31 December 2013La Boca is the neighborhood at the mouth of a river. When we first checked in to our apartment, our coordinator handed us a map and highlighted neighborhoods that might be of interest to two foreign women. La Boca was on the list of "places you probably shouldn't go."
Bartender Adi told us a trip there after dark was likely to include violence and brutality - with Ang and me as the victims.
I'm sure La Boca is a "bad neighborhood" the same way other neighborhoods are "bad neighborhoods." It's probably full of hard working people who are just as much victims of their surroundings as outsiders who become the victims of crimes. The only difference is that I make it a point not to go those neighborhoods in the United States.
La Boca is known as the birthplace of Tango. It's also known for the Caminito, an extremely colorful pedestrian walk. Ang had to go for the pictures. I had to go with Ang. This is how we ended up in La Boca.
When we arrived, I got the impression that someone was trying too hard. The merriment implied with the bright colors was absent. We bought some souvenirs and more postcards that I would never send. Ang flip-flopped from one side of the street to the next taking pictures. I kept my head on a swivel, eyeballing everyone. No, I don't think it was right for me to go to someone else's neighborhood and treat them with suspicion. At minimum, it was rude of me. The reality is I would probably do it the same way if given a second chance. I was not in a position to gamble with safety.
|Ang LOVES these head cut out things. But we would have needed|
to pay AND to give her camera to a stranger. So... yeah.
|I never got an explanation for the post koozies.|
But they were cool.
|"Do you want to stop and have a drink?" - Ang / Pollyanna|
"No I don't want to have a f-ing drink. I want to get the hell out of here." - Danie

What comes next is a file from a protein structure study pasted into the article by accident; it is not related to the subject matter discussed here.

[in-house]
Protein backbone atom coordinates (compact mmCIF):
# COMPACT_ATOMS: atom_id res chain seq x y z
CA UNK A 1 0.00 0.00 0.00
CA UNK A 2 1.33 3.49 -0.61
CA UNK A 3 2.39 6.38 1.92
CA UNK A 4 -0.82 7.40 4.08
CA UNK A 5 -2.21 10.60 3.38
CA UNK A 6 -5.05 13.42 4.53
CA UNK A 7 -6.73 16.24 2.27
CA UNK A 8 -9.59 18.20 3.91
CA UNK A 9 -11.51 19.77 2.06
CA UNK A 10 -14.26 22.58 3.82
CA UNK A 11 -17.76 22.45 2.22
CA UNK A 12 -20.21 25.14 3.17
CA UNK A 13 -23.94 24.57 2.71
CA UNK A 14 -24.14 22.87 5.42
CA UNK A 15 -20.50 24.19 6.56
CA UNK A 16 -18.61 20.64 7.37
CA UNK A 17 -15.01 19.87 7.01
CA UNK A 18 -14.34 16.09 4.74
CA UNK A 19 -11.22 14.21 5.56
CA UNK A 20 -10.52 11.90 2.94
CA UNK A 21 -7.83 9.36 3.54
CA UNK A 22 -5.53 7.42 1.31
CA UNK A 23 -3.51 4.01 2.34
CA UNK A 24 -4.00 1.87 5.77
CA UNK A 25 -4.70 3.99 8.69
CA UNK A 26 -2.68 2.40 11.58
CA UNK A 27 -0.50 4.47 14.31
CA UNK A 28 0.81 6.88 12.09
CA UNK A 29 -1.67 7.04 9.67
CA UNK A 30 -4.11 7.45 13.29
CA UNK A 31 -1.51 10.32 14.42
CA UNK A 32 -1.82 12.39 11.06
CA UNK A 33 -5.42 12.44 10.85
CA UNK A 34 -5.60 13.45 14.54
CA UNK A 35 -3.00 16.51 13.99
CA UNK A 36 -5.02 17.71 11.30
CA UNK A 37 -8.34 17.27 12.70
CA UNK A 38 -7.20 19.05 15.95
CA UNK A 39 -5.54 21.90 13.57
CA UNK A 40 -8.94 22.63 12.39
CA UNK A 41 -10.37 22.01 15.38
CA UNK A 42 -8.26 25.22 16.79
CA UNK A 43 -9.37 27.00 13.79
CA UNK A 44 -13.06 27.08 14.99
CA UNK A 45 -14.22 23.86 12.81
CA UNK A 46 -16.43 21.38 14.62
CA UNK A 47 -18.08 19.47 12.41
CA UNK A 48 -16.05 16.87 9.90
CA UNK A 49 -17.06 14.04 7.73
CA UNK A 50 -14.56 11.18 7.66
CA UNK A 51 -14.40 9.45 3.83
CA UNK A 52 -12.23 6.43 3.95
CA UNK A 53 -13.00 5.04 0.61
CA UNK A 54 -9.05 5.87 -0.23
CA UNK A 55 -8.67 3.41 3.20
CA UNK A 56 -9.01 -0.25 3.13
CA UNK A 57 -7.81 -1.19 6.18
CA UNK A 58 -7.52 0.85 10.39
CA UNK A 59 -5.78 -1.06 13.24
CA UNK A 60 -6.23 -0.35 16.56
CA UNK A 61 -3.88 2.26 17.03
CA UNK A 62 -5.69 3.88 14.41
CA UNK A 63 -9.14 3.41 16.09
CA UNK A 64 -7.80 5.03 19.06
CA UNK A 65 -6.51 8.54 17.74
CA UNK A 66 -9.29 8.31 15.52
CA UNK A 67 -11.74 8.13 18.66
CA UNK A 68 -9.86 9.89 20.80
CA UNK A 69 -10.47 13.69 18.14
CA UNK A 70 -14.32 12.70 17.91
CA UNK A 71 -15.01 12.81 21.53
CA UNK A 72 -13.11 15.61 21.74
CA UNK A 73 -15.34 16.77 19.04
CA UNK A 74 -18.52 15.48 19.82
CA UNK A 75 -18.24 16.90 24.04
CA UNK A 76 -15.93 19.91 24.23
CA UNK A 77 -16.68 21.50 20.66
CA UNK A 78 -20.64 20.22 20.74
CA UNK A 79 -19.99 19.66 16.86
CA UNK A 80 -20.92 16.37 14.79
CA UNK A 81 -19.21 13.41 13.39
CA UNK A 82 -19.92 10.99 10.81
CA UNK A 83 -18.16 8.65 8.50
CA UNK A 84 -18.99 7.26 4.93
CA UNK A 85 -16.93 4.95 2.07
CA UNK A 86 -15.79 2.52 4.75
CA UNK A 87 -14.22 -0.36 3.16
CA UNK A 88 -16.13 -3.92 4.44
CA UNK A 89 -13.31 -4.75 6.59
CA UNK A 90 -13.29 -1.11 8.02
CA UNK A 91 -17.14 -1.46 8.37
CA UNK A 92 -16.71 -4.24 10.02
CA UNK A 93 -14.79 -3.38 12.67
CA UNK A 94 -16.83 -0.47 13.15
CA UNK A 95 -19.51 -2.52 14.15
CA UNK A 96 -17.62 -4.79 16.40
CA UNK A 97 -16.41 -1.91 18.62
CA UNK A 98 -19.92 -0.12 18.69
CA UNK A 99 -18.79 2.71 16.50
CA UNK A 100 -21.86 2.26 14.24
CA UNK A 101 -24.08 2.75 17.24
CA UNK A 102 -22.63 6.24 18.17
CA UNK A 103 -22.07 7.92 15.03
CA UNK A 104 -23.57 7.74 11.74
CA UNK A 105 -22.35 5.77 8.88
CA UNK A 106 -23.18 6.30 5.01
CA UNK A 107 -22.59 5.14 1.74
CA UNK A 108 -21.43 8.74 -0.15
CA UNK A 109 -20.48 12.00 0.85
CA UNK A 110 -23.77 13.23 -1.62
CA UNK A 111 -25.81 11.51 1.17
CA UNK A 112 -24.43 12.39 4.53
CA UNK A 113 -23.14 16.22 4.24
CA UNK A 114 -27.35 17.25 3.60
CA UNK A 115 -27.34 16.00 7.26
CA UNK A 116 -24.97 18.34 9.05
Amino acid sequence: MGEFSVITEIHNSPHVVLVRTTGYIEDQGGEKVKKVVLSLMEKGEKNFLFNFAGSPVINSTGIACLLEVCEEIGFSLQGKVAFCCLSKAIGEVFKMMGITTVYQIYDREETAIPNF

Ang laughed at me and took about 30 pictures as we headed to the taxi stand. (You do NOT hail your own taxi in La Boca.) We ended our tour unscathed.
Next up: putting 2013 to bed.
31 December 2013We were in a groove! We had a set agenda and no obstacles by the time our fourth day in South America dawned. Our plan was to see San Telmo in the daylight and find a Tango show before we left the country. We consulted the Internet and ventured back into the subway, where we successfully transferred from one line to another. If you didn't know, that's basically the ultimate win for international travel. Trust me.
my dad. Either way, the subway in Buenos Aires has art, television monitors, newspaper kiosks and other subway standards. But you have to buy your tickets with cash. There are fans instead of air conditioners, and weak lightning.
|Escalator leaving the subway.|
San Telmo is a neighborhood for real people, as opposed to tourists. It's not glamorized or even labeled that well for outsiders. To me, its charm is that it exists for the people who live (or who have lived) there.
Let me pause here and tell you that Ang really likes graffiti. This is something I cannot explain. I don't mean pictures painted onto buildings. I mean the tags and scribbles that pop up in the middle of the night. Personally, I'm all about the neat and tidy, so graffiti confuses me. But I don't look at life through a camera lens. So - much like with wooden escalators - I admit there is a lot I don't know.
Also of note: Siesta shutters. I don't know if that's what they're actually called, but I noticed them in all the residential areas. I imagine people pull them down to keep the afternoon sun from disturbing their siestas. We saw some that were painted, but I only thought to get a picture of this very plain display. Let's pretend I was going for authenticity.
We walked to Plaza Dorrego, which was definitely dressed up for tourists. It was the idyllic, open market area that could be the setting for at least two scenes in any romantic comedy. Also, there was a Starbucks.
|A man walking in the middle of the street.|
A man after Angie's own heart.
Then, we traveled to one of the worst neighborhoods in Buenos Aires. Because photography.